Here’s What Was Actually Revealed in Rachel Maddow’s Overhyped Trump Tax Return Segment
“BREAKING: We’ve got Trump tax returns,” Rachel Maddow tweeted at around 7:30 Tuesday night, an hour and a half before her nightly show was scheduled to air on MSNBC. And in case you had any doubts about whether the revelations she’d make that night would live up to the hype, she finished the tweet with an affirmation that what she had was the real deal: “(Seriously.)”
What Maddow revealed were two pages of Trump’s 1040 form from 2005, which had been obtained by the Pulitzer-winning financial writer David Cay Johnston, a guest on the show. Getting any tax information at all from the first president since LBJ to withhold his returns from the American pubic is a journalistic feat worth celebrating, but the actual contents of the 2005 1040 left a little to be desired: while they contained information about Trump’s overall income and tax rates, Johnston didn’t get any pages regarding the sources of that income–pages that could outline conflicts of interest, for instance, or his potential ties to Russian oligarchs. The consensus among journalists was that by positioning Johnston’s scoop as a blockbuster, and giving a lengthy monologue before actually presenting it, Maddow had oversold what he’d actually obtained and gave Trump and the right wing media an opportunity to characterize liberal reporting as overwrought and biased. As CNN’s Dylan Byers points out, even sister network CNBC couldn’t resist taking a shot: “Donald Trump just got a nice victory, thanks, of all people, to Rachel Maddow,” one of their headlines read.
But the overeager presentation doesn’t negate the substance of Johnston’s reporting. If the New York Times had obtained the documents, they’d publish a fastidious, soberly written story about them, but they’d still put it on the front page. For Maddow, cable news requires a certain level of spectacle, and in this case it wasn’t commensurate with the actual scoop. And though the returns don’t contain any blockbusters, they do reveal some interesting truths about our 45th president.
He’s wealthy beyond your wildest dreams
We knew that already, of course. But any concrete indication of Trump’s riches–gained in part on the backs of poorly compensated employees and through discriminatory housing rentals–is valuable as a reminder of the chasm between his presentation as a champion for the everyman and the way he’s actually lived his life. The returns obtained by Johnston showed that Trump reported an income of $153 million in 2005. Put another way, that’s $419,000 every single day–five times as much as the average American coal miner makes in an entire year.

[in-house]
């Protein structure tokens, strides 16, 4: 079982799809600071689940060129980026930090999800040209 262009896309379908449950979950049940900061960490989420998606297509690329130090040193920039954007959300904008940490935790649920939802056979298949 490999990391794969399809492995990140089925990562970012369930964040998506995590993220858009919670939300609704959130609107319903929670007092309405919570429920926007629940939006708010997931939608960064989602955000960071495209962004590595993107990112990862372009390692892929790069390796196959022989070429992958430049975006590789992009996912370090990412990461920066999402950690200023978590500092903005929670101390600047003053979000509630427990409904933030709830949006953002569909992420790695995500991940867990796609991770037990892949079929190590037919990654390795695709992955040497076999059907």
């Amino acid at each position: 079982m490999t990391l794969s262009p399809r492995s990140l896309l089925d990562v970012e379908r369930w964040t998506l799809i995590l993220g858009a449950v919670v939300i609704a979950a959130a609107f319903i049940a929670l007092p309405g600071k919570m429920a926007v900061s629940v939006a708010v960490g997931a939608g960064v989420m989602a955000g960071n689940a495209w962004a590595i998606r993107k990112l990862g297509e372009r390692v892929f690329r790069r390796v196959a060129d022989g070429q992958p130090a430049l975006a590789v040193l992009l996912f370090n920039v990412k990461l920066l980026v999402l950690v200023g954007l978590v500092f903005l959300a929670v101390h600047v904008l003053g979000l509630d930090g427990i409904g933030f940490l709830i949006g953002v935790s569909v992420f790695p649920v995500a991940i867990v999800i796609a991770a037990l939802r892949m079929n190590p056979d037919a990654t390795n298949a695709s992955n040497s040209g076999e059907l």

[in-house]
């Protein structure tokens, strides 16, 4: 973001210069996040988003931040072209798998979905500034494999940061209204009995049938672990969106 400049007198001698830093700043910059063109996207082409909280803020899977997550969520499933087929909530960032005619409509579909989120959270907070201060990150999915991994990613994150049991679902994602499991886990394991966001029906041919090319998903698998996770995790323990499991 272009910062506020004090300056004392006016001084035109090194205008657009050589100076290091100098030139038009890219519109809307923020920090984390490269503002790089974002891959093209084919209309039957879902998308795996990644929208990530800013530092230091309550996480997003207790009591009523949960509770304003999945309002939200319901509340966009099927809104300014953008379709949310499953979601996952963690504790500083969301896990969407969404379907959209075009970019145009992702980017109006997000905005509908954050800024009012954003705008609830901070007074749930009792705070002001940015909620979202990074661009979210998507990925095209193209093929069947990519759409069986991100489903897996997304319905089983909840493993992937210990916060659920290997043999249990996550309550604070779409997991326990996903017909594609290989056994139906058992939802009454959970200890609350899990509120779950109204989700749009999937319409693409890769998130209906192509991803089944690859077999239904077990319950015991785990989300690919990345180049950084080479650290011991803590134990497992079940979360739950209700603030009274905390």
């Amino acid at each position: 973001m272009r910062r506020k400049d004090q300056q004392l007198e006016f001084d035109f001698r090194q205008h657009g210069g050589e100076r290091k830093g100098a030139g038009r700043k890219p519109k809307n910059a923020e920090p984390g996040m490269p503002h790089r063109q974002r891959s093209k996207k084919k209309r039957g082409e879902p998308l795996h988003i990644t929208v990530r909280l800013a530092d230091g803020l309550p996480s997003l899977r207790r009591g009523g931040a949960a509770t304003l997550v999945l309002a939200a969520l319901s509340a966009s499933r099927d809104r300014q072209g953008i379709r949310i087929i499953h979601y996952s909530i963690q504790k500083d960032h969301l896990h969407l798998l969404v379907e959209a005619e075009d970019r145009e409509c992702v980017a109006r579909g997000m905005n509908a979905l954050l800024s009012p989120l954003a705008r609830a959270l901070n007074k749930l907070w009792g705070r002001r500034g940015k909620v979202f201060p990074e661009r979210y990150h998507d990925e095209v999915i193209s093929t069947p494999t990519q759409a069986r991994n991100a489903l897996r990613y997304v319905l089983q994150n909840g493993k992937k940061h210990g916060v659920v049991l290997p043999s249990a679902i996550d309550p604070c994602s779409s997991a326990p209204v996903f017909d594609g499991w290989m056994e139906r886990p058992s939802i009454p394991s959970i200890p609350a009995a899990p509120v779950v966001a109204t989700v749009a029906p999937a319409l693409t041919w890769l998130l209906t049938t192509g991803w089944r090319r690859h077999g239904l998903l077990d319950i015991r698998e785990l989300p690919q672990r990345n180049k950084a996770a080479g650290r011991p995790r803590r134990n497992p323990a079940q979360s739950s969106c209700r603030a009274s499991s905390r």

He didn’t pay any more taxes than were legally required of him–and would be paying even less if it were up to him
Again, not really a surprise. When the Times got a look at Trump’s 1995 tax returns last year, they showed that he declared a $916 million loss that year–a deficit so large that he’d be able to avoid paying any federal taxes for many years after that. Robber barons don’t get to be robber barons by paying out too much for anything, taxes or otherwise, so it’s to be expected that Trump would make sure to be shelling out only what is legally required–in this case, $38.5 million in federal income taxes. What’s most interesting is the fact that Trump paid $31 million of that sum–the vast majority–under a rule called the alternative minimum income tax, which his campaign tax plan specifically called for abolishing. If the AMT were struck down and the president had to file an identical return this year, he’d only have to pay out about 5.5% of his income in federal income taxes–a lower rate than the average paid by families who make between $75,000 and $100,000 per year, less than 0.1% of Trump’s income, the Times reported.
Trump can disclose information about his taxes, even if he’s under audit
When Trump began waving away calls to release his returns during the campaign–a standard operating procedure for major party nominees for decades–he gave the excuse that he was under audit from the IRS, rendering him unable to release them. Many tax experts pointed out at the time that an audit did not actually legally prevent Trump from releasing his returns, but he held fast to the line. After Maddow began hyping her scoop last night, the White House preempted the show with a statement that confirmed the returns as authentic, but downplayed their news value, explicitly informing reporters of the income and tax figures on the 2005 1040 before Maddow had a chance to publicize them. This shows that Trump and his administration know that they are legally free to release his returns and simply choose not to, despite the president’s misleading statements about his audit.
Ultimately, though there is nothing explosive in the returns, the fact that someone leaked them at all, and that MSNBC published them, is encouraging. Though the White House’s statement about the leak called MSNBC’s report “illegal,” reporting on the finances of the president is clearly protected under the First Amendment. Assuming Trump’s Justice Department doesn’t actually seek to prosecute Maddow and the leaker, the story may embolden further leakers to come forward and give the public information about our president that we should have already received from the president himself months ago.